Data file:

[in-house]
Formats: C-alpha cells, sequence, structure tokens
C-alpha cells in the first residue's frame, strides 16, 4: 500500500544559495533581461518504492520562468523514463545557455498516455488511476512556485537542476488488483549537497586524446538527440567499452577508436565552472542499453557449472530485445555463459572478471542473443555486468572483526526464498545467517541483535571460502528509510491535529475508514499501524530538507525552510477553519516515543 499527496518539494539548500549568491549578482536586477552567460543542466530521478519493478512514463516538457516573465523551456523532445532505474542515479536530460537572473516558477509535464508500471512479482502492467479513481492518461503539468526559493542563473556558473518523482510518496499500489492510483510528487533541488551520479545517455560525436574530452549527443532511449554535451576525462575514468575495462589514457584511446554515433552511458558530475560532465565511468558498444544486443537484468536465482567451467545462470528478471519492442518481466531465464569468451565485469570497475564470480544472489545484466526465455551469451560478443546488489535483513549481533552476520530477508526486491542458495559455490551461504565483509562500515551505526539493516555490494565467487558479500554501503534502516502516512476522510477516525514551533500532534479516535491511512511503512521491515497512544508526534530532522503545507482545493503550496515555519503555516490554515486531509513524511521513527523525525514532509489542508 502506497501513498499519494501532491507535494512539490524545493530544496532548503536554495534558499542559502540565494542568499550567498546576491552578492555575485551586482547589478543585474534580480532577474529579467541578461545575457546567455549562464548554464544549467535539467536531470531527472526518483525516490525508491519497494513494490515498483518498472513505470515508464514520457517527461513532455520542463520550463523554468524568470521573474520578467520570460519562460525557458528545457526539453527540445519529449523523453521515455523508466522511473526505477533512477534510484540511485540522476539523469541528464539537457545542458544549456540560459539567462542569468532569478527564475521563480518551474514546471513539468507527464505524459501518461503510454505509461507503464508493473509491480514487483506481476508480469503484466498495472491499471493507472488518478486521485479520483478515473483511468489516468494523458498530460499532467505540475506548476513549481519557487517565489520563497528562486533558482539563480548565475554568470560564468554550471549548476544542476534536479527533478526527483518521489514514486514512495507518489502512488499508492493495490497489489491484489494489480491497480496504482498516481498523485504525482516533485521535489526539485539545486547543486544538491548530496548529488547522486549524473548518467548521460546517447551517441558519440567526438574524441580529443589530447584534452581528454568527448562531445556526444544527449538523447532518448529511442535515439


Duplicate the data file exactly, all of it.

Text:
[in-house]
Formats: C-alpha cells, sequence, structure tokens
C-alpha cells in the first residue's frame, strides 16, 4: 500500500544559495533581461518504492520562468523514463545557455498516455488511476512556485537542476488488483549537497586524446538527440567499452577508436565552472542499453557449472530485445555463459572478471542473443555486468572483526526464498545467517541483535571460502528509510491535529475508514499501524530538507525552510477553519516515543 499527496518539494539548500549568491549578482536586477552567460543542466530521478519493478512514463516538457516573465523551456523532445532505474542515479536530460537572473516558477509535464508500471512479482502492467479513481492518461503539468526559493542563473556558473518523482510518496499500489492510483510528487533541488551520479545517455560525436574530452549527443532511449554535451576525462575514468575495462589514457584511446554515433552511458558530475560532465565511468558498444544486443537484468536465482567451467545462470528478471519492442518481466531465464569468451565485469570497475564470480544472489545484466526465455551469451560478443546488489535483513549481533552476520530477508526486491542458495559455490551461504565483509562500515551505526539493516555490494565467487558479500554501503534502516502516512476522510477516525514551533500532534479516535491511512511503512521491515497512544508526534530532522503545507482545493503550496515555519503555516490554515486531509513524511521513527523525525514532509489542508 502506497501513498499519494501532491507535494512539490524545493530544496532548503536554495534558499542559502540565494542568499550567498546576491552578492555575485551586482547589478543585474534580480532577474529579467541578461545575457546567455549562464548554464544549467535539467536531470531527472526518483525516490525508491519497494513494490515498483518498472513505470515508464514520457517527461513532455520542463520550463523554468524568470521573474520578467520570460519562460525557458528545457526539453527540445519529449523523453521515455523508466522511473526505477533512477534510484540511485540522476539523469541528464539537457545542458544549456540560459539567462542569468532569478527564475521563480518551474514546471513539468507527464505524459501518461503510454505509461507503464508493473509491480514487483506481476508480469503484466498495472491499471493507472488518478486521485479520483478515473483511468489516468494523458498530460499532467505540475506548476513549481519557487517565489520563497528562486533558482539563480548565475554568470560564468554550471549548476544542476534536479527533478526527483518521489514514486514512495507518489502512488499508492493495490497489489491484489494489480491497480496504482498516481498523485504525482516533485521535489526539485539545486547543486544538491548530496548529488547522486549524473548518467548521460546517447551517441558519440567526438574524441580529443589530447584534452581528454568527448562531445556526444544527449538523447532518448529511442535515439